Upon entering Richmond National Cemetery, the uniformity and symmetry is plainly clear. Each tombstone is made of the same material, with the lettering written in the same font and size. The stones are laid out in a very particular and precise grid: Look down any line–horizontal, vertical, diagonal–and the tombstones extend in a perfectly linear fashion. The layout and appearance of the cemetery is rather appealing because it is clear that ample planning and time was put into the aesthetic and the care of the cemetery.
Knowing the goal of the structure of the cemetery immediately upon entering, my interest was piqued when I noticed a couple tombstones that did not follow the pattern–the two in the back of the following picture:
These two stones were not in line with the others; they were not even sticking up out of the ground as every other stone in the cemetery was but instead were lying flat down on the ground. My first thought was that perhaps they had been pulled out of the ground at some point, so the caretakers of the cemetery had laid them down temporarily. As I looked more closely, however, it was obvious that these stones were stuck into the ground in an obviously permanent way. My next thought was that they were early stones for the soldiers buried in that space, and when they made the cemetery so precise they put upright stones directly in front of the originals in order to preserve the uniformity that was wanted. However that thought also proved to be incorrect, as I finally realized where these stones belonged upon more time spent with them. Looking closely at the stones, it is clear that they were intentionally placed in those spots and were never expected to be moved. Whereas every other stone in the cemetery had their number marking their location on its backside, these stones had their numbers written on the bottom of their front.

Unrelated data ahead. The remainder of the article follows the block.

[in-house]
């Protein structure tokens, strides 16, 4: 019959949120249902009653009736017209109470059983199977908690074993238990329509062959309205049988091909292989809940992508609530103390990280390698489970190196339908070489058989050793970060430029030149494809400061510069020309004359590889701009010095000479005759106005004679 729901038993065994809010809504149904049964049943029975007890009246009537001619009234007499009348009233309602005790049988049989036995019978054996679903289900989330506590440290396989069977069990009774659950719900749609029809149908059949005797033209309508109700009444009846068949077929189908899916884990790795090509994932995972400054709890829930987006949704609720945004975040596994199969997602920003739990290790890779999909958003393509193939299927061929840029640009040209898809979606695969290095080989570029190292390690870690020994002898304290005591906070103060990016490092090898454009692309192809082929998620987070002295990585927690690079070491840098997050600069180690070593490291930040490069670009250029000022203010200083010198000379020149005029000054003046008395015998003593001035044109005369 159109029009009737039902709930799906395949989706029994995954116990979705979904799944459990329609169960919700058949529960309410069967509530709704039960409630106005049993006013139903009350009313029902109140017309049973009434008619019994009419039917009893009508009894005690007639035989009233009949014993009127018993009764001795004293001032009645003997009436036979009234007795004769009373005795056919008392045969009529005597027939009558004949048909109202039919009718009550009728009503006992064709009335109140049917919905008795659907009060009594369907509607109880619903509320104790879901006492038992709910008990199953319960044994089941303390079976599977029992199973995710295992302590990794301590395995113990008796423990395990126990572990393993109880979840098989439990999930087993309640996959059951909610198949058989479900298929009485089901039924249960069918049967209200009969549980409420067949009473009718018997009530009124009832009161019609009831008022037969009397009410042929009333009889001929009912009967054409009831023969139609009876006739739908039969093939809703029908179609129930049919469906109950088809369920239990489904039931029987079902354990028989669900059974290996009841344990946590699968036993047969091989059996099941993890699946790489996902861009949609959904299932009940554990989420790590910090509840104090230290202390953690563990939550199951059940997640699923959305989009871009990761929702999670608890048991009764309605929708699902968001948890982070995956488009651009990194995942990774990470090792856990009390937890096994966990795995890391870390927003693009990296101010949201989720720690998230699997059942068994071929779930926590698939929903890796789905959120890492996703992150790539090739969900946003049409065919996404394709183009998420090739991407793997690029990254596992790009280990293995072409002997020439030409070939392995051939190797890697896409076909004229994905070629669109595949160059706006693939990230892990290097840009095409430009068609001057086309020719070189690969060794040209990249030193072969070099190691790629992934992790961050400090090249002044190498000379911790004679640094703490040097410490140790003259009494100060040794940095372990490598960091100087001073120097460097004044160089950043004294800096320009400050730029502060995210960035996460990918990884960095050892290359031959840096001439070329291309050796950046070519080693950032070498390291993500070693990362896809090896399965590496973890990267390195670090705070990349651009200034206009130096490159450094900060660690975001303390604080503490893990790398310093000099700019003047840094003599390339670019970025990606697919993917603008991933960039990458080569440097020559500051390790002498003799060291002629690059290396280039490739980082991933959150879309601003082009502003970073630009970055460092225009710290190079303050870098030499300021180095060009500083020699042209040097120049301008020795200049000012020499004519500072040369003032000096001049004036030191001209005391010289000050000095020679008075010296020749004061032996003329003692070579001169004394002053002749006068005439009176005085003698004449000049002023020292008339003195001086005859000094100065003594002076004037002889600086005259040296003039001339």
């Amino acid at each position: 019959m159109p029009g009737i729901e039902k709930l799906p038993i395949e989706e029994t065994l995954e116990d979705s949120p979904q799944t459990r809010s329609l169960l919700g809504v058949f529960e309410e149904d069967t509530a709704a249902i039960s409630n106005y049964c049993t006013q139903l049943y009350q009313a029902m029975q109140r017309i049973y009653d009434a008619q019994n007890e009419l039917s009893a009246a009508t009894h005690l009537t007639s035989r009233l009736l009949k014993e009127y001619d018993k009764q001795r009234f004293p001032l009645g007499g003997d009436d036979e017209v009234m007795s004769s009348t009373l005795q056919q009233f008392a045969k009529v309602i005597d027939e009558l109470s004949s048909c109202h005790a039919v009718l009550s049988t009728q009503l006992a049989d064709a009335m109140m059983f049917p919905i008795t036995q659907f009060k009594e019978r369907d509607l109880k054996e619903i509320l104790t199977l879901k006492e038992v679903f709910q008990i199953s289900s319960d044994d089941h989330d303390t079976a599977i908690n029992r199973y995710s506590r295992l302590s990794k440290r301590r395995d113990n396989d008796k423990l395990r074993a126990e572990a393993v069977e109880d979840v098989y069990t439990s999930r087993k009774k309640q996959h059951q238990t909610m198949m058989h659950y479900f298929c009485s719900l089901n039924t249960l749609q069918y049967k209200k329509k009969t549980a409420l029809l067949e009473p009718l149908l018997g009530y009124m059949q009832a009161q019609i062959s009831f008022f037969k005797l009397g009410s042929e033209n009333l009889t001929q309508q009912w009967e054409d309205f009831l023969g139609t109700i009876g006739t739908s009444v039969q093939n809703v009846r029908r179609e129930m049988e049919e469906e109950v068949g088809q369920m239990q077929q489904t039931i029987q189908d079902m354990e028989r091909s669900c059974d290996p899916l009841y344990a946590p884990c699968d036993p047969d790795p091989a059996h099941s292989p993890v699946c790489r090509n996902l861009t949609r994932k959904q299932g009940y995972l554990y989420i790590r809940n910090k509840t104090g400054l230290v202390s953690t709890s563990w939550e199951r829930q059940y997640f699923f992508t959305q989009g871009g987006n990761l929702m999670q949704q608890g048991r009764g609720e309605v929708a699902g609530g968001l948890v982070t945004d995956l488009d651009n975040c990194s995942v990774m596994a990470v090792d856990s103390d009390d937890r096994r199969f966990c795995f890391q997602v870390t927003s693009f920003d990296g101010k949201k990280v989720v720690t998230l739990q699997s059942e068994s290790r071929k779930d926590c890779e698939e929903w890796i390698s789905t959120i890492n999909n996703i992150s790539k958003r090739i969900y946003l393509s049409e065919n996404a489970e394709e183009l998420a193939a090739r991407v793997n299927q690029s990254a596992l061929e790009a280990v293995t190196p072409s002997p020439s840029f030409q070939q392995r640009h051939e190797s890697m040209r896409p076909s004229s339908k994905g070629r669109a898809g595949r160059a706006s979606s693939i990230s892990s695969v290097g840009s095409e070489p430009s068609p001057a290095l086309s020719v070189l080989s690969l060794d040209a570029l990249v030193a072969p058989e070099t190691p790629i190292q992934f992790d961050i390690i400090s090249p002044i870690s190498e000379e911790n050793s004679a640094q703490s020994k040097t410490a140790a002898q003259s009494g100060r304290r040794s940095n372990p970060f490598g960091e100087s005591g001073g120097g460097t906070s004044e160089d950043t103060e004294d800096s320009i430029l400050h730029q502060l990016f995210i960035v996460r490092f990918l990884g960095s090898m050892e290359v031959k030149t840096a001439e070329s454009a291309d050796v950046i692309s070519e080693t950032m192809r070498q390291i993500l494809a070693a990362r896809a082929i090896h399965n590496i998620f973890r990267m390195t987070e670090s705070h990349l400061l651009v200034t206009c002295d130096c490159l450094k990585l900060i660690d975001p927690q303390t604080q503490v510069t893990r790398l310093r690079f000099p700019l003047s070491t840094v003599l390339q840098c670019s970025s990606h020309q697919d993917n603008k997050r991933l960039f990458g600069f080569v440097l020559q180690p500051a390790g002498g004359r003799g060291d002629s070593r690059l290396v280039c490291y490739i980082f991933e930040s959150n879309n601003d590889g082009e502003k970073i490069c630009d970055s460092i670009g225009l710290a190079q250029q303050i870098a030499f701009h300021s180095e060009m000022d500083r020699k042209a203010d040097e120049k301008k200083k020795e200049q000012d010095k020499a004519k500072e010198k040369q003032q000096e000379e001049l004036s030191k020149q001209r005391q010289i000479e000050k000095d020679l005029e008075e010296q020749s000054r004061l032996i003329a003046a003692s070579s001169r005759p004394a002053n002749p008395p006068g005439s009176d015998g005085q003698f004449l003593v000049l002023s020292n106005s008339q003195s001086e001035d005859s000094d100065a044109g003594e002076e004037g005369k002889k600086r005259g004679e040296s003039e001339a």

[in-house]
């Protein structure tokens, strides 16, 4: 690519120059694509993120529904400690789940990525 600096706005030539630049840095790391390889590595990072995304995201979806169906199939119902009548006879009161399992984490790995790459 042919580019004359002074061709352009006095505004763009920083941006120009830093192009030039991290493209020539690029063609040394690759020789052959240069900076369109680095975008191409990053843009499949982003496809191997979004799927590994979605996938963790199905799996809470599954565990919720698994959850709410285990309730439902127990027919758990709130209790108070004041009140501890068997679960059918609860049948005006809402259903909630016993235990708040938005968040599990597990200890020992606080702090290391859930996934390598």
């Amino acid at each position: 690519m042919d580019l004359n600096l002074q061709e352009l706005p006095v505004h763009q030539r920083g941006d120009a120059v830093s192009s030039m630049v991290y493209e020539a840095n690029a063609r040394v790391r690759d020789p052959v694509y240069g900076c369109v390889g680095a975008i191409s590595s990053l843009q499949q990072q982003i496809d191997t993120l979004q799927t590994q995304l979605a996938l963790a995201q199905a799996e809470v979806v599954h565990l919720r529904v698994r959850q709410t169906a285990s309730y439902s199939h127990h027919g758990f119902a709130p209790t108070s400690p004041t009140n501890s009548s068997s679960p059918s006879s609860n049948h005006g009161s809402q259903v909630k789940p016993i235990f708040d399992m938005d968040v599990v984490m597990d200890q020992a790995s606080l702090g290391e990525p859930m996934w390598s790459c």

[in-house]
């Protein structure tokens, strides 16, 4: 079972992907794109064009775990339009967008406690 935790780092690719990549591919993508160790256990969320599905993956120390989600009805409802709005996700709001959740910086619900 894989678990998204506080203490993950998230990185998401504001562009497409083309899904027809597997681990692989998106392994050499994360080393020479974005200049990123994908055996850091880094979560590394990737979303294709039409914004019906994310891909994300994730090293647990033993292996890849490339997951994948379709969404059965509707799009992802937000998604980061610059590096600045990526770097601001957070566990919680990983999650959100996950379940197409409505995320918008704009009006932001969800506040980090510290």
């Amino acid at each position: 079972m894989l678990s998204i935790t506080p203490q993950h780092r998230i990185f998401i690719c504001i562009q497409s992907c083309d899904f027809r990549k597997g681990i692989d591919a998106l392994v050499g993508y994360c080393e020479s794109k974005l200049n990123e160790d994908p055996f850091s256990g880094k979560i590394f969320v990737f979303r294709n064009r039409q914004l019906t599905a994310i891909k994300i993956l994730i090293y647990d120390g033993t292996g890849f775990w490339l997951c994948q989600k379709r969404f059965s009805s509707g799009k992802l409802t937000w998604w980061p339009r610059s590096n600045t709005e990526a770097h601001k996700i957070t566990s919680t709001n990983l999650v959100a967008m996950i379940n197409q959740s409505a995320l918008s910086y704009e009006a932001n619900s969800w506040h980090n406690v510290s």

The numbers lined up with not the row directly in front of these stones, but with the row behind them. It become clear that the reason for the stones’ location was because of the tree that disrupted the flow of the row where they belonged, as you can see in the first picture.
Some questions remain about this tombstone displacement, especially after noticing the same thing with other tombstones related to trees in the cemetery. Were the trees there before the land became a cemetery? I would assume so, but that begs the question: why did they feel the need to continue the graves through the tree rather than letting there be a natural break in the line? There are numerous places among the tombstones in the cemetery where there seems to be a bit of a random break, so why not allow the tree to create a natural one? I also noticed that every displaced tombstone was marked as an “Unkown Solider.” There are other tomstones throughout that mark multiple soldiers in one grave, so why were these soldiers not added to others to preserve the looks of the cemetery? My final question was as follows: If these men buried here, with their tombstones displaced, were known and had a name, would they have been pushed off as such?